(AHIS G8140) Describing Art: Ancient Ekphrasis between Aesthetics Theory and Artistic Practice
Ekphrasis, the vivid description of objects or scenes, can be considered one of the main tools for investigating the constantly shifting relationship between the visual and the verbal, especially in the field of the arts. Its early but already very rich history in classical antiquity, from Homer to Philostratus, has been crucial also for subsequent developments in the Western artistic tradition, down to our times.
(AHIS G8278) Roman Historical Relief Sculpture
Prerequisites: Knowledge of at least one of the following: Latin, French, German, Italian Course investigates the representation of historical events, both specific and typical, on public monuments of the Roman republic and the impreial period.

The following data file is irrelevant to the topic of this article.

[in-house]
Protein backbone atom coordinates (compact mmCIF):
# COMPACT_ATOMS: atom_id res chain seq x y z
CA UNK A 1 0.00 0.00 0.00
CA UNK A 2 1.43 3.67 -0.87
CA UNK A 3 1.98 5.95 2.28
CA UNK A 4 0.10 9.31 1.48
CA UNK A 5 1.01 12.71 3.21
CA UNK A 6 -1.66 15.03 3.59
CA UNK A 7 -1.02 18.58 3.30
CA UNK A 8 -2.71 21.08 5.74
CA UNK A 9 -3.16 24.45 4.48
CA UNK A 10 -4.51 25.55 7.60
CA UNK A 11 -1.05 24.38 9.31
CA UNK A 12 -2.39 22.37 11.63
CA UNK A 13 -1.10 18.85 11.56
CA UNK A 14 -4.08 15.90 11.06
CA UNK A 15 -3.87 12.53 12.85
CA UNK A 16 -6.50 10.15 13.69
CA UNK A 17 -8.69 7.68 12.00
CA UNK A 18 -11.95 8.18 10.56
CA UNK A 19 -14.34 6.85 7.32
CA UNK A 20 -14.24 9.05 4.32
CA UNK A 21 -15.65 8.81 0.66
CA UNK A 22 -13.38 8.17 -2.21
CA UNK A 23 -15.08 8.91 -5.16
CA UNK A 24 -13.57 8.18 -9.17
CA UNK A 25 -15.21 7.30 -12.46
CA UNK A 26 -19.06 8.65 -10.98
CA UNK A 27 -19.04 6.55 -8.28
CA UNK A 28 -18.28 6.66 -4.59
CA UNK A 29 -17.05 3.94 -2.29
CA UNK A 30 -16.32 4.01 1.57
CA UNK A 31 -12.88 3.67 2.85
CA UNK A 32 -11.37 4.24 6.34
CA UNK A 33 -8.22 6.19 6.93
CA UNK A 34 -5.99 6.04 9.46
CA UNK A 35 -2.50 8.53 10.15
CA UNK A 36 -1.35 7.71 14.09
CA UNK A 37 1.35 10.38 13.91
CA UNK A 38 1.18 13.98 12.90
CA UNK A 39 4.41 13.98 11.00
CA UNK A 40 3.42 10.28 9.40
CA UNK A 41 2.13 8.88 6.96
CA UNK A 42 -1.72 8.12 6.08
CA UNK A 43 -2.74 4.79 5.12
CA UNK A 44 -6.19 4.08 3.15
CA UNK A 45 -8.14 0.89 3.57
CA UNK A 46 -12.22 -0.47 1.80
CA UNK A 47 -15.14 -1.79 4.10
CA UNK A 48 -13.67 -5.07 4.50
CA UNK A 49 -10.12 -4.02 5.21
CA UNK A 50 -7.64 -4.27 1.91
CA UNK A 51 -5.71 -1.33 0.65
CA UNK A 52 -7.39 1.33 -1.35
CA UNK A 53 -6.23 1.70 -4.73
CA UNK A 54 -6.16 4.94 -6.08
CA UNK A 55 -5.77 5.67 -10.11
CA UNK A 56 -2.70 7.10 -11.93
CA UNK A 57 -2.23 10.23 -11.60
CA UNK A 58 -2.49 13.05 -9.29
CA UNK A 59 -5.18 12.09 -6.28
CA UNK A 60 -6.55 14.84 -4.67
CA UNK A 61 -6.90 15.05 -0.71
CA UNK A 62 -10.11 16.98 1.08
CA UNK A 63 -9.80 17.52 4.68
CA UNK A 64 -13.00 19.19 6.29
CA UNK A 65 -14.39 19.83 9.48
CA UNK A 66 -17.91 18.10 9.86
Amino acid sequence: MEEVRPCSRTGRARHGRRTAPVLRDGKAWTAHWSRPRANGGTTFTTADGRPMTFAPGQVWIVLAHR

(AHIS G8825) Art History After the "End" of Art
This course analyzes the fate of art history in the absence of universally recognized theories of art and history. To what extent do the old "master narratives" still constitute a necessary backdrop against which new approaches must find their place? What are the disadvantages of the present uncertainty?
(AHIS G8269) New Approaches to the Study of Romanesque and Gothic
An exploration of the themes and issues that have animated the study of Romanesque, and Gothic art in recent decades. We will begin with humanistic concerns (anthropology, sociology, semiotics, narrative, etc) and will conclude with the application of digital technology to the understanding of Romanesque.
(AFAS G4080, Section 002) Topics in the Black Experience: Black West: African American Artists in the Western United States
Preference given to African-American Studies Majors; register yourself during the registration period